muscle, and environmental surfaces to absorb and distribute mechanical energy, and the architecture of bone.20,64 A better understanding of biomechanical and other factors affecting the risk of fall injuries is needed.
Older people often have a worse outcome than younger people from the same injury because of impaired tissue regeneration, decreased functional reserves, and poorer immunologic function.18,48 The psychosocial sequelae of falls are a poorly understood but potentially important outcome because they may influence functional recovery from fall injuries as well as the risk of further falls. Very little is known about factors that precipitate a ''postfall syndrome" of extreme fear and anxiety.
Research on risk factors for falls and the causes of postural instability suggests many preventive interventions, although at present there is almost no direct evidence of the effectiveness of any approach to preventing falls.46 This situation will soon change as a result of studies now in progress. For the moment, however, one can only speculate about which approaches are most promising. In a few instances, evidence regarding modifications of intermediate variables that are risk factors for falls provides a limited basis for speculation.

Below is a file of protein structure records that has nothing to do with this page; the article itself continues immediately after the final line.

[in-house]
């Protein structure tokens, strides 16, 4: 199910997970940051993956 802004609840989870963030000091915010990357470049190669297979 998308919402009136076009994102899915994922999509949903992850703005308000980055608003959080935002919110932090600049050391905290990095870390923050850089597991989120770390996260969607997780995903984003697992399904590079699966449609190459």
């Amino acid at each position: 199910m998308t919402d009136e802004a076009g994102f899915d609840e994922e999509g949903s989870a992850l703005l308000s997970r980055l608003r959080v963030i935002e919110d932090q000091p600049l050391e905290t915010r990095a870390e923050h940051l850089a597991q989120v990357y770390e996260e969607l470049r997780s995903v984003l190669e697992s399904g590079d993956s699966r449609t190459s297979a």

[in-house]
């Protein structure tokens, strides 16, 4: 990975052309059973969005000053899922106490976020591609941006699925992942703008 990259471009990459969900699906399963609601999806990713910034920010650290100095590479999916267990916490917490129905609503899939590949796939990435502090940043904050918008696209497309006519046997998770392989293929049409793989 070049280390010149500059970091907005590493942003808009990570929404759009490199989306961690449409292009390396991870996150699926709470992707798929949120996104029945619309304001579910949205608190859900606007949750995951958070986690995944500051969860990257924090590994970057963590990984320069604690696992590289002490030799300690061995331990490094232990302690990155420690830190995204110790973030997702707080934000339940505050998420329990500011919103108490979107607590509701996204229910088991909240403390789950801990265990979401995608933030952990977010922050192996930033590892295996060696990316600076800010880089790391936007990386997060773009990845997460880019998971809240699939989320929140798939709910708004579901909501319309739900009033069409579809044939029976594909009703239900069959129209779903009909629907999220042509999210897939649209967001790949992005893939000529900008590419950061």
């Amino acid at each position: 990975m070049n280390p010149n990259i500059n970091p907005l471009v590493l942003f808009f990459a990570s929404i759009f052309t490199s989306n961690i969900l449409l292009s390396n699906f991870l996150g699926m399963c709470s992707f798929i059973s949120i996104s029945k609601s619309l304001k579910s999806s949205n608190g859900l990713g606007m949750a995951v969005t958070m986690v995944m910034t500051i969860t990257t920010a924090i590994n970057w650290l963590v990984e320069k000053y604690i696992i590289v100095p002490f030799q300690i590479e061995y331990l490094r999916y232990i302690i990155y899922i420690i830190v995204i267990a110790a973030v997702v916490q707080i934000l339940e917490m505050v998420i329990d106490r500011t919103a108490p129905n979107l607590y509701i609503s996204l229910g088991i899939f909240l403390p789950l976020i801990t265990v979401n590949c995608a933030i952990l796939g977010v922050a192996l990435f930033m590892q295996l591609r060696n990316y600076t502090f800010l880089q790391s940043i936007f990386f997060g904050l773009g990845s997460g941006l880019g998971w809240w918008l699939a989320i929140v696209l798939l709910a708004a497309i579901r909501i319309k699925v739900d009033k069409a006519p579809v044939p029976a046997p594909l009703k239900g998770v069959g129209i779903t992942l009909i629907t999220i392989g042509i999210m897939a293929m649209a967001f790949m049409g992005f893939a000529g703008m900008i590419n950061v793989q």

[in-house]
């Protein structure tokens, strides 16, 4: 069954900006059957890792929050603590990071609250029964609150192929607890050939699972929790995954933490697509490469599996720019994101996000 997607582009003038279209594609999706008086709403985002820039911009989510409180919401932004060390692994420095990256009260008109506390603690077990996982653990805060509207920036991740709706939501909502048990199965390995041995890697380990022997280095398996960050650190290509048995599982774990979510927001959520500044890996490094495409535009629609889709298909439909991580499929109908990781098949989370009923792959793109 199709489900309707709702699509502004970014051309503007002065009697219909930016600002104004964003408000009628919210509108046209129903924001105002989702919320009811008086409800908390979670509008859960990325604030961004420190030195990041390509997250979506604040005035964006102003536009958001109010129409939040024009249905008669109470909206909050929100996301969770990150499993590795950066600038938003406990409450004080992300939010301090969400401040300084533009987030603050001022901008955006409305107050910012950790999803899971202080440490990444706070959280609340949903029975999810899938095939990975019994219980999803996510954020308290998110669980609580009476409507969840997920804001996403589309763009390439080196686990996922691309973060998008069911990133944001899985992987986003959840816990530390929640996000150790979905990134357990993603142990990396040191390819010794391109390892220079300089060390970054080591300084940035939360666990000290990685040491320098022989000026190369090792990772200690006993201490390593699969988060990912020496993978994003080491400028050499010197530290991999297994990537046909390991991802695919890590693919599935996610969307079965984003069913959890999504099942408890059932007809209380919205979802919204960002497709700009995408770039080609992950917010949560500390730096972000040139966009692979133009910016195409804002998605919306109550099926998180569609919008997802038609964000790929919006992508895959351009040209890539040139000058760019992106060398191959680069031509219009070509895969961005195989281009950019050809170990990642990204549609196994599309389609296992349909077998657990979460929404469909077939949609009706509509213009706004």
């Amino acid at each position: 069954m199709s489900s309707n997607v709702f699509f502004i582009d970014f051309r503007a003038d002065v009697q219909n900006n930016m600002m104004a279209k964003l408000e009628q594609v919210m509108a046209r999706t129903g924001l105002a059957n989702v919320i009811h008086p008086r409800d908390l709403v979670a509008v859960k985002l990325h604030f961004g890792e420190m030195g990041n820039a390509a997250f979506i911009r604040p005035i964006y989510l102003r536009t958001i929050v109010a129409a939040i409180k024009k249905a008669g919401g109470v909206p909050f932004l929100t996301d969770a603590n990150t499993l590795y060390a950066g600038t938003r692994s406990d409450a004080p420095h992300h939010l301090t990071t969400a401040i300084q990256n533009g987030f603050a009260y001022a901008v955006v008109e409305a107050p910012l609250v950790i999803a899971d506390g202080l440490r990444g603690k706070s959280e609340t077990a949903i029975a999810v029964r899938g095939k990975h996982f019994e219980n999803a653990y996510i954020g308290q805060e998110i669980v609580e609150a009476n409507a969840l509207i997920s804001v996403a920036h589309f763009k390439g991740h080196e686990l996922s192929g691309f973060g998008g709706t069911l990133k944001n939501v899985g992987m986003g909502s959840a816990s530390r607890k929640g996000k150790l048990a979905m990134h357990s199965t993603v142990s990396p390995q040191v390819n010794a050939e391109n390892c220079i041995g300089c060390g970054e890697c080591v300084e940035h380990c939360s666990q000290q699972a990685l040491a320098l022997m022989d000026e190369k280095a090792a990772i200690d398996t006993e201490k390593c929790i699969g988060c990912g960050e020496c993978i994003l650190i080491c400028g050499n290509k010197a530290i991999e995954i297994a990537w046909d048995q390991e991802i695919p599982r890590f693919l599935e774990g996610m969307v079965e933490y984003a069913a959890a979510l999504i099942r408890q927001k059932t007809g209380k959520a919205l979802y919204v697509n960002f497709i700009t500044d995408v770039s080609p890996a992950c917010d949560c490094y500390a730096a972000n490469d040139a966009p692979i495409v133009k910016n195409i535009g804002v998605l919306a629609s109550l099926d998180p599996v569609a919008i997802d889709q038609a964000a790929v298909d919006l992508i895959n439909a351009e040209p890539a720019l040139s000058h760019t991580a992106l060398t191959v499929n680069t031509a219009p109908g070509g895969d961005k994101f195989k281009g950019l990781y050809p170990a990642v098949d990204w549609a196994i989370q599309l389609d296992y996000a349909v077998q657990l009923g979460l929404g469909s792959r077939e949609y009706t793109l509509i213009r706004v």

Skeletal muscle strength and mass decline with age57,58,71 and immobility.12 Impaired strength is a strong predictor of falls in most studies (Table 15-1) and may also increase the risk of injury from a fall. Exercise might prevent falls and injury by strengthening muscles and increasing endurance; maintaining and improving posture, joint motion, and postural reflexes; stimulating cardiorespiratory function; and improving alertness.41 A growing body of evidence indicates that the elderly respond to exercise training and that this response (which may include increased muscle strength and mass and increased aerobic capacity24) continues at very old ages and extremes of frailty.3,25 Weight-bearing exercise may also help preserve bone mass, although this benefit is uncertain.43,81 Exercise and physical activity are positively associated with physical and mental function in cross-sectional studies, but whether exercise training in the elderly can improve physical function, postural reflexes, mental function, or general health and well-being is uncertain.43
The type, level, intensity, and duration of exercise required to